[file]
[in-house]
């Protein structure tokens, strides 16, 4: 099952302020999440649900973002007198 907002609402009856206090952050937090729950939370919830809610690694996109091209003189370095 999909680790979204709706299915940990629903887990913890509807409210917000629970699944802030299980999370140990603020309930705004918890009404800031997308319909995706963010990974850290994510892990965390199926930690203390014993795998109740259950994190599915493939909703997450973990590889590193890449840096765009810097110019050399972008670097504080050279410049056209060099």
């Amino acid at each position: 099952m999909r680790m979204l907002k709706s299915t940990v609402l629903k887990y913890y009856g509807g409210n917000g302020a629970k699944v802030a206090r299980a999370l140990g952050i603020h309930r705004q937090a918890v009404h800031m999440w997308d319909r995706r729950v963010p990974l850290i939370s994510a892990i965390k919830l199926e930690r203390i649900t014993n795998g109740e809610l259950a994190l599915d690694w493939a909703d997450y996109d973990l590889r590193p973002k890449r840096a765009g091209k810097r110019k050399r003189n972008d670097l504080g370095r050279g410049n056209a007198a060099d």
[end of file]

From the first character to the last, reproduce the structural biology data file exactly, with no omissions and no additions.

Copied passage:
[in-house]
């Protein structure tokens, strides 16, 4: 099952302020999440649900973002007198 907002609402009856206090952050937090729950939370919830809610690694996109091209003189370095 999909680790979204709706299915940990629903887990913890509807409210917000629970699944802030299980999370140990603020309930705004918890009404800031997308319909995706963010990974850290994510892990965390199926930690203390014993795998109740259950994190599915493939909703997450973990590889590193890449840096765009810097110019050399972008670097504080050279410049056209060099």
């Amino acid at each position: 099952m999909r680790m979204l907002k709706s299915t940990v609402l629903k887990y913890y009856g509807g409210n917000g302020a629970k699944v802030a206090r299980a999370l140990g952050i603020h309930r705004q937090a918890v009404h800031m999440w997308d319909r995706r729950v963010p990974l850290i939370s994510a892990i965390k919830l199926e930690r203390i649900t014993n795998g109740e809610l259950a994190l599915d690694w493939a909703d997450y996109d973990l590889r590193p973002k890449r840096a765009g091209k810097r110019k050399r003189n972008d670097l504080g370095r050279g410049n056209a007198a060099d």